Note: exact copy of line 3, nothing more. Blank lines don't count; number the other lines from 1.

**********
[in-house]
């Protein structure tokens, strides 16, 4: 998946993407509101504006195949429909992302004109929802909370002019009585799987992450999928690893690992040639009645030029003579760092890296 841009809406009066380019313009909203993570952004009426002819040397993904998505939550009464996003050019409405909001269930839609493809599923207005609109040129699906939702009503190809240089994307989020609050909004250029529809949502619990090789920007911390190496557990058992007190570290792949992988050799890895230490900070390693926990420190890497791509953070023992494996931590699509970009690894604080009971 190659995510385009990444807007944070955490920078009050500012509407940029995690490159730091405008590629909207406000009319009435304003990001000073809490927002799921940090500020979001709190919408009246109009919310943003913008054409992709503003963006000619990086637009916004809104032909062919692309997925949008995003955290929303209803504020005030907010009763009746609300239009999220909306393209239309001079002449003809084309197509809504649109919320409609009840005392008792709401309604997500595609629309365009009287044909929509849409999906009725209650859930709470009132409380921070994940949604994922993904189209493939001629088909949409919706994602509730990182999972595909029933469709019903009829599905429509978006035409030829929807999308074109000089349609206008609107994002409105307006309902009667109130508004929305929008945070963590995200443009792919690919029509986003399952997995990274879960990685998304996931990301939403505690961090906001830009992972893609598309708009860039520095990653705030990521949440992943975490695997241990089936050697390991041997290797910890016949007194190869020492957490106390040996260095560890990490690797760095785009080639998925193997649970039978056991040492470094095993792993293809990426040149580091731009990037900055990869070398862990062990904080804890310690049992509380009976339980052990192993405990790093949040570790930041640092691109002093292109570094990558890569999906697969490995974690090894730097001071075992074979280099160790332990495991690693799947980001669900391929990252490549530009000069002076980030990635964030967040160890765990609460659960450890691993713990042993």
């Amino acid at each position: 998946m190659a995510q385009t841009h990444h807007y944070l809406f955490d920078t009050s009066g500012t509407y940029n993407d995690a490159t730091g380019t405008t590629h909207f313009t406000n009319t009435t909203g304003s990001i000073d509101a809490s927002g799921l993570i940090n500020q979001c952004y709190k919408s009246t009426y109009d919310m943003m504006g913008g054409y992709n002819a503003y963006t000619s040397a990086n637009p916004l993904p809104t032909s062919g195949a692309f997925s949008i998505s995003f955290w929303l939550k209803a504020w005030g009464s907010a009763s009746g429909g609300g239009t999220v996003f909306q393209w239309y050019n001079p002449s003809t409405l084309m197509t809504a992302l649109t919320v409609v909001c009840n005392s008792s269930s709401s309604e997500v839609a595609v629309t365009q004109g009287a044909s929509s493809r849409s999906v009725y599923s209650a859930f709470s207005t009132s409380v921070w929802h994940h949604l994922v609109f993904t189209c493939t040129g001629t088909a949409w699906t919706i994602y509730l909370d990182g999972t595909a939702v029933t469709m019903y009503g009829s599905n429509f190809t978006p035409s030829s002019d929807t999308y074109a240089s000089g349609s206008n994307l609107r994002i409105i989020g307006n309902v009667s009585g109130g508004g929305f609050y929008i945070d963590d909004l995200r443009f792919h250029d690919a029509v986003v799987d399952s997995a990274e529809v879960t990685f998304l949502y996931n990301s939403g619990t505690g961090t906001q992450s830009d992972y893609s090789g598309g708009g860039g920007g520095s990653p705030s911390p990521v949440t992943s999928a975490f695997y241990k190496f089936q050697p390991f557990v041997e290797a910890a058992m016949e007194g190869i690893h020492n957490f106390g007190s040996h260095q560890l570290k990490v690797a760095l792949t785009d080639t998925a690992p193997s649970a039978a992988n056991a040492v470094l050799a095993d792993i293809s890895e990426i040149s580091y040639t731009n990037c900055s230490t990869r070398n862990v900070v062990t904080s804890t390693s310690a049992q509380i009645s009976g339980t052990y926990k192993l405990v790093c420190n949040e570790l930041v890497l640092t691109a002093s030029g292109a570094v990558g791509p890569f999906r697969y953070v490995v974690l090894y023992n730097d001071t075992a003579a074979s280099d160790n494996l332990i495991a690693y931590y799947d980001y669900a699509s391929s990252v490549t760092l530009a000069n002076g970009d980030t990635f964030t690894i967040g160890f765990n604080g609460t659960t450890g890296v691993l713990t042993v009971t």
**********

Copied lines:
């Amino acid at each position: 998946m190659a995510q385009t841009h990444h807007y944070l809406f955490d920078t009050s009066g500012t509407y940029n993407d995690a490159t730091g380019t405008t590629h909207f313009t406000n009319t009435t909203g304003s990001i000073d509101a809490s927002g799921l993570i940090n500020q979001c952004y709190k919408s009246t009426y109009d919310m943003m504006g913008g054409y992709n002819a503003y963006t000619s040397a990086n637009p916004l993904p809104t032909s062919g195949a692309f997925s949008i998505s995003f955290w929303l939550k209803a504020w005030g009464s907010a009763s009746g429909g609300g239009t999220v996003f909306q393209w239309y050019n001079p002449s003809t409405l084309m197509t809504a992302l649109t919320v409609v909001c009840n005392s008792s269930s709401s309604e997500v839609a595609v629309t365009q004109g009287a044909s929509s493809r849409s999906v009725y599923s209650a859930f709470s207005t009132s409380v921070w929802h994940h949604l994922v609109f993904t189209c493939t040129g001629t088909a949409w699906t919706i994602y509730l909370d990182g999972t595909a939702v029933t469709m019903y009503g009829s599905n429509f190809t978006p035409s030829s002019d929807t999308y074109a240089s000089g349609s206008n994307l609107r994002i409105i989020g307006n309902v009667s009585g109130g508004g929305f609050y929008i945070d963590d909004l995200r443009f792919h250029d690919a029509v986003v799987d399952s997995a990274e529809v879960t990685f998304l949502y996931n990301s939403g619990t505690g961090t906001q992450s830009d992972y893609s090789g598309g708009g860039g920007g520095s990653p705030s911390p990521v949440t992943s999928a975490f695997y241990k190496f089936q050697p390991f557990v041997e290797a910890a058992m016949e007194g190869i690893h020492n957490f106390g007190s040996h260095q560890l570290k990490v690797a760095l792949t785009d080639t998925a690992p193997s649970a039978a992988n056991a040492v470094l050799a095993d792993i293809s890895e990426i040149s580091y040639t731009n990037c900055s230490t990869r070398n862990v900070v062990t904080s804890t390693s310690a049992q509380i009645s009976g339980t052990y926990k192993l405990v790093c420190n949040e570790l930041v890497l640092t691109a002093s030029g292109a570094v990558g791509p890569f999906r697969y953070v490995v974690l090894y023992n730097d001071t075992a003579a074979s280099d160790n494996l332990i495991a690693y931590y799947d980001y669900a699509s391929s990252v490549t760092l530009a000069n002076g970009d980030t990635f964030t690894i967040g160890f765990n604080g609460t659960t450890g890296v691993l713990t042993v009971t």